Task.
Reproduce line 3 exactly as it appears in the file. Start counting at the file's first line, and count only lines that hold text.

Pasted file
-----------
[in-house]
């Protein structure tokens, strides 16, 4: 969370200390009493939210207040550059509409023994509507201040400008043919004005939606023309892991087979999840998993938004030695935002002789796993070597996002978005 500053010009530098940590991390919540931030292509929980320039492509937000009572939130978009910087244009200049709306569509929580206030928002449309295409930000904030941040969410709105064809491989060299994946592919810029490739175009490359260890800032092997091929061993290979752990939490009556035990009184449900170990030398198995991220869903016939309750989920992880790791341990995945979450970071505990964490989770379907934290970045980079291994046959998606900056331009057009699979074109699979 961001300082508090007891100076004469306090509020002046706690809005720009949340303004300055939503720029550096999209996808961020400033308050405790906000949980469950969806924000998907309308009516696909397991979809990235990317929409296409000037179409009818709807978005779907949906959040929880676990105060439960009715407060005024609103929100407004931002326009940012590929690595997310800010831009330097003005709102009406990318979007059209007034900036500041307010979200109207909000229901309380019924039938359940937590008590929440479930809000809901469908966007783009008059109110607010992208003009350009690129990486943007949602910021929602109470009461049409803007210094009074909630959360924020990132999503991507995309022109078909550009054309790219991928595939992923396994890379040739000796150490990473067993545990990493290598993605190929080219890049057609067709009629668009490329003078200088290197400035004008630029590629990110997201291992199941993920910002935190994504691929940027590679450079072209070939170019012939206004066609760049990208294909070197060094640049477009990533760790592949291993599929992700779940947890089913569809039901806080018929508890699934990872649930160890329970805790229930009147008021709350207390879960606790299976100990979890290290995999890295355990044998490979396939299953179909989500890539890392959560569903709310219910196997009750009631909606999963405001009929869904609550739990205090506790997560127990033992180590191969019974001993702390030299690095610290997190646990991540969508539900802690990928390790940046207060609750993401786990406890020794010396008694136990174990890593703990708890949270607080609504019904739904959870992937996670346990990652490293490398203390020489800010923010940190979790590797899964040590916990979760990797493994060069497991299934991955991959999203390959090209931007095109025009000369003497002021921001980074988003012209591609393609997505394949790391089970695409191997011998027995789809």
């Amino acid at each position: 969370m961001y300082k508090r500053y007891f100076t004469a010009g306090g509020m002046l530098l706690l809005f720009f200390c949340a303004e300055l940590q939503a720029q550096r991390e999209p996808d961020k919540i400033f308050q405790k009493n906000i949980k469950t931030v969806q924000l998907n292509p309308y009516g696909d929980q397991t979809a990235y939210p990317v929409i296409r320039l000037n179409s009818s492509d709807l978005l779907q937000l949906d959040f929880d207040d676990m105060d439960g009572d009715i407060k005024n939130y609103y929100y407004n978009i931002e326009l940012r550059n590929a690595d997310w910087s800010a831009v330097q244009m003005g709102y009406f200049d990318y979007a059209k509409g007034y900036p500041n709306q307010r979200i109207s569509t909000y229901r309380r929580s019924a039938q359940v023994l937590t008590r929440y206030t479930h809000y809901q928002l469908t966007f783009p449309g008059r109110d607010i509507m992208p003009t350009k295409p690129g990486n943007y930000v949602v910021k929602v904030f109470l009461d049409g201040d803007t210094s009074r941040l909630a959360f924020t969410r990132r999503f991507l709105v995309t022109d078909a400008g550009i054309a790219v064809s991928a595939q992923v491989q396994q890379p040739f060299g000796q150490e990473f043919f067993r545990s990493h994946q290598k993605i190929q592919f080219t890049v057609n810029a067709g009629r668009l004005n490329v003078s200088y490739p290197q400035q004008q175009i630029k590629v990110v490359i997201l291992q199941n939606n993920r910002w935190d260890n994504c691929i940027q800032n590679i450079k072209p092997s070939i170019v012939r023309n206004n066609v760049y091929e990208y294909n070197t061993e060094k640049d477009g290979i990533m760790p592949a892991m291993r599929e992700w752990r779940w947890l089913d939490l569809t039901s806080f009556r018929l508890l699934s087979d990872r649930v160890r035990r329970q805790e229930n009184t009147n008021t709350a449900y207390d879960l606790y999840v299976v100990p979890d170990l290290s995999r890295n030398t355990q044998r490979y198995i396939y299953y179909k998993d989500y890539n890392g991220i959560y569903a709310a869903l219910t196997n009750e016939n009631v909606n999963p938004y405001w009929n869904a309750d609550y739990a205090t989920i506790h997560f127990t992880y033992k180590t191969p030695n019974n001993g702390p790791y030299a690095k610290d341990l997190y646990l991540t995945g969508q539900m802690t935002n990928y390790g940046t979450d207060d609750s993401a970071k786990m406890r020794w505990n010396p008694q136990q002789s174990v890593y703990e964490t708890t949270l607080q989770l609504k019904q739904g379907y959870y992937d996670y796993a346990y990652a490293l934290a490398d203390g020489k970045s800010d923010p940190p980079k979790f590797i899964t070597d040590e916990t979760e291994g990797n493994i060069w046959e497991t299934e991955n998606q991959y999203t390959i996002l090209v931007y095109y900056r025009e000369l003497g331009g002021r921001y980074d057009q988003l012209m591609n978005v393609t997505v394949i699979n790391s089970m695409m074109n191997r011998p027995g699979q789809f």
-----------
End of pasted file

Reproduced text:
């Amino acid at each position: 969370m961001y300082k508090r500053y007891f100076t004469a010009g306090g509020m002046l530098l706690l809005f720009f200390c949340a303004e300055l940590q939503a720029q550096r991390e999209p996808d961020k919540i400033f308050q405790k009493n906000i949980k469950t931030v969806q924000l998907n292509p309308y009516g696909d929980q397991t979809a990235y939210p990317v929409i296409r320039l000037n179409s009818s492509d709807l978005l779907q937000l949906d959040f929880d207040d676990m105060d439960g009572d009715i407060k005024n939130y609103y929100y407004n978009i931002e326009l940012r550059n590929a690595d997310w910087s800010a831009v330097q244009m003005g709102y009406f200049d990318y979007a059209k509409g007034y900036p500041n709306q307010r979200i109207s569509t909000y229901r309380r929580s019924a039938q359940v023994l937590t008590r929440y206030t479930h809000y809901q928002l469908t966007f783009p449309g008059r109110d607010i509507m992208p003009t350009k295409p690129g990486n943007y930000v949602v910021k929602v904030f109470l009461d049409g201040d803007t210094s009074r941040l909630a959360f924020t969410r990132r999503f991507l709105v995309t022109d078909a400008g550009i054309a790219v064809s991928a595939q992923v491989q396994q890379p040739f060299g000796q150490e990473f043919f067993r545990s990493h994946q290598k993605i190929q592919f080219t890049v057609n810029a067709g009629r668009l004005n490329v003078s200088y490739p290197q400035q004008q175009i630029k590629v990110v490359i997201l291992q199941n939606n993920r910002w935190d260890n994504c691929i940027q800032n590679i450079k072209p092997s070939i170019v012939r023309n206004n066609v760049y091929e990208y294909n070197t061993e060094k640049d477009g290979i990533m760790p592949a892991m291993r599929e992700w752990r779940w947890l089913d939490l569809t039901s806080f009556r018929l508890l699934s087979d990872r649930v160890r035990r329970q805790e229930n009184t009147n008021t709350a449900y207390d879960l606790y999840v299976v100990p979890d170990l290290s995999r890295n030398t355990q044998r490979y198995i396939y299953y179909k998993d989500y890539n890392g991220i959560y569903a709310a869903l219910t196997n009750e016939n009631v909606n999963p938004y405001w009929n869904a309750d609550y739990a205090t989920i506790h997560f127990t992880y033992k180590t191969p030695n019974n001993g702390p790791y030299a690095k610290d341990l997190y646990l991540t995945g969508q539900m802690t935002n990928y390790g940046t979450d207060d609750s993401a970071k786990m406890r020794w505990n010396p008694q136990q002789s174990v890593y703990e964490t708890t949270l607080q989770l609504k019904q739904g379907y959870y992937d996670y796993a346990y990652a490293l934290a490398d203390g020489k970045s800010d923010p940190p980079k979790f590797i899964t070597d040590e916990t979760e291994g990797n493994i060069w046959e497991t299934e991955n998606q991959y999203t390959i996002l090209v931007y095109y900056r025009e000369l003497g331009g002021r921001y980074d057009q988003l012209m591609n978005v393609t997505v394949i699979n790391s089970m695409m074109n191997r011998p027995g699979q789809f």